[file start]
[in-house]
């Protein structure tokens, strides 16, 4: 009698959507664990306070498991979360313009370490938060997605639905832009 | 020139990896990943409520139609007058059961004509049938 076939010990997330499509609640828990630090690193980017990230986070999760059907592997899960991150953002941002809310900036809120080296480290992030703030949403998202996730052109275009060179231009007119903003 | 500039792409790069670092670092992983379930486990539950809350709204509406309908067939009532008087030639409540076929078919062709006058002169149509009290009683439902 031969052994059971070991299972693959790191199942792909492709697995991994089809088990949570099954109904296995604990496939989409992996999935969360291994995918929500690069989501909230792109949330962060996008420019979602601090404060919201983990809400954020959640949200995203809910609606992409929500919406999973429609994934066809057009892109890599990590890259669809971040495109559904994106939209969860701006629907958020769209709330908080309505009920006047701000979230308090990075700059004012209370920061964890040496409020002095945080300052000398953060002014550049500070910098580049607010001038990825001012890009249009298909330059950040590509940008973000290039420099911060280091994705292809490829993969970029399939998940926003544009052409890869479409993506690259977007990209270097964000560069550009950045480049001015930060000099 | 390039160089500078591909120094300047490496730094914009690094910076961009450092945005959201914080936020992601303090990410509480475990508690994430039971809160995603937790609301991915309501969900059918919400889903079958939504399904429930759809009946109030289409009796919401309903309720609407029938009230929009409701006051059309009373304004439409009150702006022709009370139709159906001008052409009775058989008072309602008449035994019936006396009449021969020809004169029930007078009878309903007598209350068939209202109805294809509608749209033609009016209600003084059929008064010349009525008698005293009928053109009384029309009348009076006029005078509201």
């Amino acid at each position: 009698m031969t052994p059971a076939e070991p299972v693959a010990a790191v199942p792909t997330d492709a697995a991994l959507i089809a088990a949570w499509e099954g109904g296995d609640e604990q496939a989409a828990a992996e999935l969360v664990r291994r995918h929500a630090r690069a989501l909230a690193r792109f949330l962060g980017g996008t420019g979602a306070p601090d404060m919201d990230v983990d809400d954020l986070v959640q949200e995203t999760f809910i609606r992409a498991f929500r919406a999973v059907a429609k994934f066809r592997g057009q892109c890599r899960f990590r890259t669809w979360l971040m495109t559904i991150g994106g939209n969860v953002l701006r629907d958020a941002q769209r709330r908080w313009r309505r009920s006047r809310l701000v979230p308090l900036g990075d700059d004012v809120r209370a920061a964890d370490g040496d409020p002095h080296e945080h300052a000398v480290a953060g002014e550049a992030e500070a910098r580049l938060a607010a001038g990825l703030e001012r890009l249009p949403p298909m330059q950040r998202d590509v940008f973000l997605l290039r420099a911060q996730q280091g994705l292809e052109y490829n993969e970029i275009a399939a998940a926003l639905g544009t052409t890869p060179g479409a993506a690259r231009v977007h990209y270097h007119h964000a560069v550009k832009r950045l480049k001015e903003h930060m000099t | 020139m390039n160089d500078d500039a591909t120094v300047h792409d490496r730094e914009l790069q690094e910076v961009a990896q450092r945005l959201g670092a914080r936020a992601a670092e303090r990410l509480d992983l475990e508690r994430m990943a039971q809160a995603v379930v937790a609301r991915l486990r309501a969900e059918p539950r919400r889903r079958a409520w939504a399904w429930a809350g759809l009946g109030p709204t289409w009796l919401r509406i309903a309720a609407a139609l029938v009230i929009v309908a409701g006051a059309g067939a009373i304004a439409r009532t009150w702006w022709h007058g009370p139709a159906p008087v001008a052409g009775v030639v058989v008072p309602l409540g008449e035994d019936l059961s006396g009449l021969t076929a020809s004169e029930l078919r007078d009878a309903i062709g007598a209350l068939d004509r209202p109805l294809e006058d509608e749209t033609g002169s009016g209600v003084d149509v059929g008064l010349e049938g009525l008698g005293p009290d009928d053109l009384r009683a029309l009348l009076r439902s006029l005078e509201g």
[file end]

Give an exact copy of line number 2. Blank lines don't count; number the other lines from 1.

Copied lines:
């Protein structure tokens, strides 16, 4: 009698959507664990306070498991979360313009370490938060997605639905832009 | 020139990896990943409520139609007058059961004509049938 076939010990997330499509609640828990630090690193980017990230986070999760059907592997899960991150953002941002809310900036809120080296480290992030703030949403998202996730052109275009060179231009007119903003 | 500039792409790069670092670092992983379930486990539950809350709204509406309908067939009532008087030639409540076929078919062709006058002169149509009290009683439902 031969052994059971070991299972693959790191199942792909492709697995991994089809088990949570099954109904296995604990496939989409992996999935969360291994995918929500690069989501909230792109949330962060996008420019979602601090404060919201983990809400954020959640949200995203809910609606992409929500919406999973429609994934066809057009892109890599990590890259669809971040495109559904994106939209969860701006629907958020769209709330908080309505009920006047701000979230308090990075700059004012209370920061964890040496409020002095945080300052000398953060002014550049500070910098580049607010001038990825001012890009249009298909330059950040590509940008973000290039420099911060280091994705292809490829993969970029399939998940926003544009052409890869479409993506690259977007990209270097964000560069550009950045480049001015930060000099 | 390039160089500078591909120094300047490496730094914009690094910076961009450092945005959201914080936020992601303090990410509480475990508690994430039971809160995603937790609301991915309501969900059918919400889903079958939504399904429930759809009946109030289409009796919401309903309720609407029938009230929009409701006051059309009373304004439409009150702006022709009370139709159906001008052409009775058989008072309602008449035994019936006396009449021969020809004169029930007078009878309903007598209350068939209202109805294809509608749209033609009016209600003084059929008064010349009525008698005293009928053109009384029309009348009076006029005078509201």